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The Witchcraft Of Spanish Vocabulary

The very first step to conquering a language is to tame its vocabulary. And sadly, that's the part that puts off most novice learners because memorizing strange-sounding words is too darn boring! A never-ending chant of rote rehearsal and a nervous prayer can see you through an upcoming test, but the process just won't cut it if your goal is to actually use the language in the street. It's a mystery how this incredibly inefficient method has survived this long and still continues to be perpetuated by schools and educators around the world. So is there any nirvana around this assault of monotony in our miserable lives? Anything that could make learning foreign words less painful?

Six Words That Rule The Streets Of Mexico

Having more Spanish speakers than any other country on the planet, Mexico naturally holds the lion's share in vernacular creativity. Mexican slang lexicon is not only matured and complex but also as colorful and diverse, if not more, as any of its counterparts. Given the proliferation of Mexicans in not only entertainment but rather every aspect of life and trade in the Western world, we already enjoy a healthy exposure to its slang vocabulary. Although an exhaustive study of any country's colloquialism would be overkill, learning some of the most common expressions is mighty fun and useful. Here, we explore ten of them from Mexico.

So Many Ways "To Pull" In Spanish!

Languages don't always work in predictable ways. They have rules and they break their own rules. They have more than one word for the same thing and the same word for more than one thing. This makes them frustratingly complex and it is this complexity that makes them beautiful. This complexity is the very hallmark of an organic language setting them apart from the likes of Klingon and Dothraki. One such fun aspect of Spanish is its translation for the English verb "to pull." If you've just started out with the language, it's a no-brainer: halar. But there's more than meets the eye. Turns out, Mexicans and their neighbors don't even like the word!

Comprender Vs. Entender: Do You Understand?

These are words that get mixed up by even native speakers, let alone noobs like us. Going by the dictionary, both are synonymous and have the same translation in English. However, the two have quite dissimilar connotations. Now the good news here is that mixing up comprender and entender is not a exactly deal-breaker like mixing up, say, ser and estar or por and para. So depending on how far ahead you are in your Spanish learning program, this might be a non-issue. However, if you're like me and suffer from an itch for perfection, knowing where to use one instead of the other is surely the difference between a rookie and a native.

Decode Mexican Place Names Like A Native

When the Spaniards first arrived in Mexico, they asked the indigenous locals for directions and that's where this story begins. The Indians, you see, didn't speak Spanish (duh) and named their cities in ways only they could pronounce. First line of defense, maybe? Who knows. But the Spaniards did their best to learn. And in the process, wound up thoroughly messing up those names. This is what happens when you try to write a word that not only doesn't exist in your language but is also nearly impossible for you to pronounce. The mistakes, however, stuck and with time gave Mexican place names their unique tongue-twisting character.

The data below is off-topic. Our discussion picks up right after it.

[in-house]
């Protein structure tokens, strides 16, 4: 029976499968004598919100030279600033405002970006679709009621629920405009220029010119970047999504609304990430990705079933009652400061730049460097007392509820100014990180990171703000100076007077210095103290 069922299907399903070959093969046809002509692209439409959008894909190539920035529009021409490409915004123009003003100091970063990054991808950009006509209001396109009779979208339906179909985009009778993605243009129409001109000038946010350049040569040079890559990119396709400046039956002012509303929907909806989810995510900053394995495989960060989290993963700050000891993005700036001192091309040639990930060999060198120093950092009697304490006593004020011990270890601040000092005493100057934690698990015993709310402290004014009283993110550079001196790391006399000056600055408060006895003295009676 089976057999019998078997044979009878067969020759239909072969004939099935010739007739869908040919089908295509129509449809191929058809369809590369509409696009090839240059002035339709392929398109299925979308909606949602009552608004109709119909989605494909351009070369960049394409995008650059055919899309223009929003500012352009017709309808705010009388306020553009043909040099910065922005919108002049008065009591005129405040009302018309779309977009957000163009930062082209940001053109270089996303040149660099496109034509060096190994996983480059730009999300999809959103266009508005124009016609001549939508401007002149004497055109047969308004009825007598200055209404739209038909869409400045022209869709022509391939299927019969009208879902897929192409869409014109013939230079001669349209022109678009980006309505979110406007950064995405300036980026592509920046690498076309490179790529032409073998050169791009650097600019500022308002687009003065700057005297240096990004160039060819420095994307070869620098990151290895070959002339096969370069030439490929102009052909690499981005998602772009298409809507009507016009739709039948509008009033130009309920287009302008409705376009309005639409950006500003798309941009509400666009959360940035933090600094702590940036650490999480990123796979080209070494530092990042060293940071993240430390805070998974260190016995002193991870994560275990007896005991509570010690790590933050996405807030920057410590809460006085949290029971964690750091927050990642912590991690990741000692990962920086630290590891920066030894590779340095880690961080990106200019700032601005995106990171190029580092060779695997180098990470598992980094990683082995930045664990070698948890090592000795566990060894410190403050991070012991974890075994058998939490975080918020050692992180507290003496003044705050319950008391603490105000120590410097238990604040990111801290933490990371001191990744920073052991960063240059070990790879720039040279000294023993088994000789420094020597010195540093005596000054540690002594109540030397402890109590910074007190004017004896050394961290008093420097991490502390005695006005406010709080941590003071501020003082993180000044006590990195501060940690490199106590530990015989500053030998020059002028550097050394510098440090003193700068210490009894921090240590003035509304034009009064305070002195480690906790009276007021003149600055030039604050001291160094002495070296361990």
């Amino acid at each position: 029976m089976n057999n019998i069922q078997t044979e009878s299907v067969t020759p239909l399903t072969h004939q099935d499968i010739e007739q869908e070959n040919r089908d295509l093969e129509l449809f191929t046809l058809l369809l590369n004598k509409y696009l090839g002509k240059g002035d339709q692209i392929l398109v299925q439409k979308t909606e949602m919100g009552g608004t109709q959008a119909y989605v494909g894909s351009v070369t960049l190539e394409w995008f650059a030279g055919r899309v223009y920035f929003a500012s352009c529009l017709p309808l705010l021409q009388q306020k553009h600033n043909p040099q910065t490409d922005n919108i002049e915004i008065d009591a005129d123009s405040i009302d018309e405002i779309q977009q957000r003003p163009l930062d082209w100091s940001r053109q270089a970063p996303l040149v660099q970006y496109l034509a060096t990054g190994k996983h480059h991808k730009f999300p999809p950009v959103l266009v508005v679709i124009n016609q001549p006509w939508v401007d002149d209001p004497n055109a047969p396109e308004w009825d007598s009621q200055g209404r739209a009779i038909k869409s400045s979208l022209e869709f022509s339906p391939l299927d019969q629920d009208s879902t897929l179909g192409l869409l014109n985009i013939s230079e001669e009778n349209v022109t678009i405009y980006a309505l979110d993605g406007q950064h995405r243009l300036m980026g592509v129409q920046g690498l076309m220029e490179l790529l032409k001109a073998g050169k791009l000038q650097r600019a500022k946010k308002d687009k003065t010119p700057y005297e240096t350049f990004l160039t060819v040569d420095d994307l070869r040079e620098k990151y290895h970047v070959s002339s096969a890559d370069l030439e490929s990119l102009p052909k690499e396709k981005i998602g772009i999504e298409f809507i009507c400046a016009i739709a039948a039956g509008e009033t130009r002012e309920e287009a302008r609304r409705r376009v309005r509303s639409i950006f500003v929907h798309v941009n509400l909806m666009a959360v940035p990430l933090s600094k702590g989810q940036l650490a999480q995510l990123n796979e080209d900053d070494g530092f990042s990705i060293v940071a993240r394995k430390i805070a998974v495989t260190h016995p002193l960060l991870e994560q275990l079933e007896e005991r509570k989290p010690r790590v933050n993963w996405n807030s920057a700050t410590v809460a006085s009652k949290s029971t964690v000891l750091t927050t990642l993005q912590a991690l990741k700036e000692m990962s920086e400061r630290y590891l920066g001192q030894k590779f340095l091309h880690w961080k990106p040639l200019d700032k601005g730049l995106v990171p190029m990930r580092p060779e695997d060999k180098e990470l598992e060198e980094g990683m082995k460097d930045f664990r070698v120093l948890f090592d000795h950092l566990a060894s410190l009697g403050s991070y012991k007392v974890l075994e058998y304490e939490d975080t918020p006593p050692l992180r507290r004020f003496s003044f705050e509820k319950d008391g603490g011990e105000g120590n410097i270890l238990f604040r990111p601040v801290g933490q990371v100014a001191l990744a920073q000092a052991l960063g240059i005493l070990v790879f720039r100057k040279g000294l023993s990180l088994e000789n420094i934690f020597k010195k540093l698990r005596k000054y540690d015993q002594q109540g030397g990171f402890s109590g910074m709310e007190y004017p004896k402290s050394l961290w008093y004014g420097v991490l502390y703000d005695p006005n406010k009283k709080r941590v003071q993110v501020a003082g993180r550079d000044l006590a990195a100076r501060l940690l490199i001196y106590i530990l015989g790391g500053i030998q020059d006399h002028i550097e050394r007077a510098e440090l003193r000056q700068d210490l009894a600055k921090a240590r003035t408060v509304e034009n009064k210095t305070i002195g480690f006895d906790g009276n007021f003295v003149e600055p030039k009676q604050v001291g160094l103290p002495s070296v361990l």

Tips On Using The World's Largest Language Learning Community

In the process of acquiring Spanish, we have used and abused an insane amount of free resources both offline and online. It is only with hit-and-trial that you eventually appreciate what works best for you, be it learning Spanish or acquiring any other skill. One of the resources many learners have used quite extensively is Livemocha and this article is going to focus on our experiences – and those of many other Spanish learners all over the world – with it. Having ransacked all that Livemocha has to offer in terms of Spanish, we have managed to put together our own list of strategies around squeezing it for maximum juice.

The social network


This is how Livemocha is modeled
This is how Livemocha is modeled
Photo credit: Linda Hartley licensed CC BY 2.0
Livemocha’s model is quite simple and intuitive. It merges social networking with language learning. So, basically you learn new languages using free online lessons, complete drills to assimilate your learning, and make friends with native speakers along the way to reinforce practical language skills. Now, Livemocha isn’t the only such site – you have others like iTalki as well – but being the largest community of learners has its own advantages.

Livemocha offers a free basic membership, much like most other social networking sites. When you join as a free user, you have at your disposal an array of free courses graded in levels along with several exercises and an entire community of fellow language learners to interact and socialize with. These courses have lessons covering every aspects of a wholesome language learning program, i.e., writing, reading, listening, and speaking.

The site has a rating system where you earn points and badges for performing various activities. You earn points not only for successfully completing your lessons but also for contributing to the community at large. For example, you earn points by chatting with other learners, reviewing their exercises, offering them feedback, etc. This is a symbiosis where your exercises are reviewed by those proficient in your target language while you review those of someone who is learning a language you’re fluent in. So, effectively, you are a teacher as well as a student, both at once. A brilliant concept that helped me acquire most of my Spanish skills without a formal teacher! Livemocha also offers a range of paid courses if you are willing to shell out some dough but this article is only going to discuss what comes for free.